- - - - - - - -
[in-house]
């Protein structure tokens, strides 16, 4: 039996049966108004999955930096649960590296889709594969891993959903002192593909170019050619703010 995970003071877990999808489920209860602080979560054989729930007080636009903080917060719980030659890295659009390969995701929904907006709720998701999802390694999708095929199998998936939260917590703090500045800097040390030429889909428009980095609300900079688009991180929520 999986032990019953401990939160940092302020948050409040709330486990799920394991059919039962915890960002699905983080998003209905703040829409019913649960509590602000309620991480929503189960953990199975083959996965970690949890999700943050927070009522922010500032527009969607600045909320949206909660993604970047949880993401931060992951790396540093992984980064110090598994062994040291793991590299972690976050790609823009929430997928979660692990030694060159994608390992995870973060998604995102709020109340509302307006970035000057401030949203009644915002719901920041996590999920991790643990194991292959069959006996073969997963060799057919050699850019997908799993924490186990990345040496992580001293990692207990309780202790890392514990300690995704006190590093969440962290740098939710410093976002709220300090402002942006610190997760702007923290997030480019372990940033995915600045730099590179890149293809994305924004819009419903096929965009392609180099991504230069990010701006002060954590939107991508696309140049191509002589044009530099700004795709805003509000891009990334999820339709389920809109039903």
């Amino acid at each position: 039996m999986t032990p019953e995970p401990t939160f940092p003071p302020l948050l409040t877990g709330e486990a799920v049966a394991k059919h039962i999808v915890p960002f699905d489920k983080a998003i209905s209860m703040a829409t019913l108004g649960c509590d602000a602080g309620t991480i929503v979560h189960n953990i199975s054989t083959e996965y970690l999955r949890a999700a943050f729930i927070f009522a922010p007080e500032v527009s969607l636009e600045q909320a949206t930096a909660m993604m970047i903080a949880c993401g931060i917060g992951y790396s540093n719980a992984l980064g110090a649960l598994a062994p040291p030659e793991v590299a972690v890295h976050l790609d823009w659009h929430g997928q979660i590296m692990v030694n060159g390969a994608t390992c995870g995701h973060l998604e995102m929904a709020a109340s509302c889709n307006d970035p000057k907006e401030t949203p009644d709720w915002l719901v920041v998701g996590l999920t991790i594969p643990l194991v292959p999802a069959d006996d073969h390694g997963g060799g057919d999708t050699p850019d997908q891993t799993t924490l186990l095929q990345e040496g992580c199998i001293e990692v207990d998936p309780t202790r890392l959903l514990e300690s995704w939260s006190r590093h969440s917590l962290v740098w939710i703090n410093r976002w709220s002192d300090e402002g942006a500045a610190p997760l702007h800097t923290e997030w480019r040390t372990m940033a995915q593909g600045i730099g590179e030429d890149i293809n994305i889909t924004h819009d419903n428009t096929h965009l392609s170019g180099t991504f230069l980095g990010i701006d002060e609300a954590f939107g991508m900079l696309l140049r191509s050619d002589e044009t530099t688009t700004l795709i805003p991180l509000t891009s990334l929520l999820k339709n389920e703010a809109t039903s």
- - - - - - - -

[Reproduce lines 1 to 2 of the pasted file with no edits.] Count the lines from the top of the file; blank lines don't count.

[in-house]
């Protein structure tokens, strides 16, 4: 039996049966108004999955930096649960590296889709594969891993959903002192593909170019050619703010 995970003071877990999808489920209860602080979560054989729930007080636009903080917060719980030659890295659009390969995701929904907006709720998701999802390694999708095929199998998936939260917590703090500045800097040390030429889909428009980095609300900079688009991180929520 999986032990019953401990939160940092302020948050409040709330486990799920394991059919039962915890960002699905983080998003209905703040829409019913649960509590602000309620991480929503189960953990199975083959996965970690949890999700943050927070009522922010500032527009969607600045909320949206909660993604970047949880993401931060992951790396540093992984980064110090598994062994040291793991590299972690976050790609823009929430997928979660692990030694060159994608390992995870973060998604995102709020109340509302307006970035000057401030949203009644915002719901920041996590999920991790643990194991292959069959006996073969997963060799057919050699850019997908799993924490186990990345040496992580001293990692207990309780202790890392514990300690995704006190590093969440962290740098939710410093976002709220300090402002942006610190997760702007923290997030480019372990940033995915600045730099590179890149293809994305924004819009419903096929965009392609180099991504230069990010701006002060954590939107991508696309140049191509002589044009530099700004795709805003509000891009990334999820339709389920809109039903």